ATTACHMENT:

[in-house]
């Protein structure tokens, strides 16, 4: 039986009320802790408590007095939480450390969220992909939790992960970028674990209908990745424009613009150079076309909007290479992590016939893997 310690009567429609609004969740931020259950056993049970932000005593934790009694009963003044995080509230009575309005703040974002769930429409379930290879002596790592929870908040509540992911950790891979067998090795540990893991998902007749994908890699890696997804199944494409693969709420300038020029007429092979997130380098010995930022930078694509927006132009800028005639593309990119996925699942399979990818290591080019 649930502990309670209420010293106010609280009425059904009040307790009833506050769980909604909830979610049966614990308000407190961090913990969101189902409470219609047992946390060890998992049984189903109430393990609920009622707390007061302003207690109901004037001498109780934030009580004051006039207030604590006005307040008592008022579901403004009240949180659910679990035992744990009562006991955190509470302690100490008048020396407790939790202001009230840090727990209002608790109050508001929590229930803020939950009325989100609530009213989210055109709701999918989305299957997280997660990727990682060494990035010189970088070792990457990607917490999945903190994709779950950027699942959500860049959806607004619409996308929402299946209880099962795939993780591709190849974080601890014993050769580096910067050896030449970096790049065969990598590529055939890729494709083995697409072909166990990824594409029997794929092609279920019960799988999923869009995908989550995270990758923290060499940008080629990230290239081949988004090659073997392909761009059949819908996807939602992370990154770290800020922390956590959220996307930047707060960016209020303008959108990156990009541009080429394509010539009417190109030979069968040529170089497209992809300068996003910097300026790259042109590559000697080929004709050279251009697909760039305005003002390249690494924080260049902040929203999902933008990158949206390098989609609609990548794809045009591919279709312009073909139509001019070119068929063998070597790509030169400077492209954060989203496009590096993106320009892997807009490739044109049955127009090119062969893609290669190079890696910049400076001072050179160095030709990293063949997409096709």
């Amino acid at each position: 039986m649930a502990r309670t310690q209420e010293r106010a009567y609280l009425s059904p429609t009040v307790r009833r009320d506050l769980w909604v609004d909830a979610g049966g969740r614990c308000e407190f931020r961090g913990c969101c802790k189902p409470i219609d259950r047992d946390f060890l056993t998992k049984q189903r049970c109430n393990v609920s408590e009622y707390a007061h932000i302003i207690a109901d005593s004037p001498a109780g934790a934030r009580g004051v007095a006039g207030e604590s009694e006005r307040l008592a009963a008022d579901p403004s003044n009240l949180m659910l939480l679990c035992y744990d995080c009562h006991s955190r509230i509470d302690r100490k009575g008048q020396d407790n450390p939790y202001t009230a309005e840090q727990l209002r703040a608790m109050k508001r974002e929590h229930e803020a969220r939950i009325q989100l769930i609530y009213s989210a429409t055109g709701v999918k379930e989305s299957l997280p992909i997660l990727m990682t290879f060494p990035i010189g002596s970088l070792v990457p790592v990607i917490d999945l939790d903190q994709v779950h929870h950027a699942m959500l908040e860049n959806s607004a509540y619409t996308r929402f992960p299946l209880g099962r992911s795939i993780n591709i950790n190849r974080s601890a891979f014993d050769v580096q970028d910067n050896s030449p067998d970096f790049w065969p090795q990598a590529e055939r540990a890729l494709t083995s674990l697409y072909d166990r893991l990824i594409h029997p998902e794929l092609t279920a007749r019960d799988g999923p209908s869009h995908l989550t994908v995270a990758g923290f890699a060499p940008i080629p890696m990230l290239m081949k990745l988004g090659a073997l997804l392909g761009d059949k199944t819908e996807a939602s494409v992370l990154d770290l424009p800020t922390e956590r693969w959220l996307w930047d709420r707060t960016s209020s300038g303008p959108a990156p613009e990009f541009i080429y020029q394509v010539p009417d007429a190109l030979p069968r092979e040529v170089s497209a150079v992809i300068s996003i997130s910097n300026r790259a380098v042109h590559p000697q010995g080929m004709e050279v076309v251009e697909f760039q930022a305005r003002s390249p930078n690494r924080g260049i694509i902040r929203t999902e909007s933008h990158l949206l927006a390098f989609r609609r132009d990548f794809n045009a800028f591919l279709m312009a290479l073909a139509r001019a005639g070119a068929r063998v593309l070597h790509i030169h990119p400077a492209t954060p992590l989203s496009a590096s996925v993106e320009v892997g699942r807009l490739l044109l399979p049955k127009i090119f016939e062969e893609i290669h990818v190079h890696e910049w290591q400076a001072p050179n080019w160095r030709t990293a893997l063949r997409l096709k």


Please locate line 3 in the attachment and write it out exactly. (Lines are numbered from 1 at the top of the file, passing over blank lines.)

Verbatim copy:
């Amino acid at each position: 039986m649930a502990r309670t310690q209420e010293r106010a009567y609280l009425s059904p429609t009040v307790r009833r009320d506050l769980w909604v609004d909830a979610g049966g969740r614990c308000e407190f931020r961090g913990c969101c802790k189902p409470i219609d259950r047992d946390f060890l056993t998992k049984q189903r049970c109430n393990v609920s408590e009622y707390a007061h932000i302003i207690a109901d005593s004037p001498a109780g934790a934030r009580g004051v007095a006039g207030e604590s009694e006005r307040l008592a009963a008022d579901p403004s003044n009240l949180m659910l939480l679990c035992y744990d995080c009562h006991s955190r509230i509470d302690r100490k009575g008048q020396d407790n450390p939790y202001t009230a309005e840090q727990l209002r703040a608790m109050k508001r974002e929590h229930e803020a969220r939950i009325q989100l769930i609530y009213s989210a429409t055109g709701v999918k379930e989305s299957l997280p992909i997660l990727m990682t290879f060494p990035i010189g002596s970088l070792v990457p790592v990607i917490d999945l939790d903190q994709v779950h929870h950027a699942m959500l908040e860049n959806s607004a509540y619409t996308r929402f992960p299946l209880g099962r992911s795939i993780n591709i950790n190849r974080s601890a891979f014993d050769v580096q970028d910067n050896s030449p067998d970096f790049w065969p090795q990598a590529e055939r540990a890729l494709t083995s674990l697409y072909d166990r893991l990824i594409h029997p998902e794929l092609t279920a007749r019960d799988g999923p209908s869009h995908l989550t994908v995270a990758g923290f890699a060499p940008i080629p890696m990230l290239m081949k990745l988004g090659a073997l997804l392909g761009d059949k199944t819908e996807a939602s494409v992370l990154d770290l424009p800020t922390e956590r693969w959220l996307w930047d709420r707060t960016s209020s300038g303008p959108a990156p613009e990009f541009i080429y020029q394509v010539p009417d007429a190109l030979p069968r092979e040529v170089s497209a150079v992809i300068s996003i997130s910097n300026r790259a380098v042109h590559p000697q010995g080929m004709e050279v076309v251009e697909f760039q930022a305005r003002s390249p930078n690494r924080g260049i694509i902040r929203t999902e909007s933008h990158l949206l927006a390098f989609r609609r132009d990548f794809n045009a800028f591919l279709m312009a290479l073909a139509r001019a005639g070119a068929r063998v593309l070597h790509i030169h990119p400077a492209t954060p992590l989203s496009a590096s996925v993106e320009v892997g699942r807009l490739l044109l399979p049955k127009i090119f016939e062969e893609i290669h990818v190079h890696e910049w290591q400076a001072p050179n080019w160095r030709t990293a893997l063949r997409l096709k």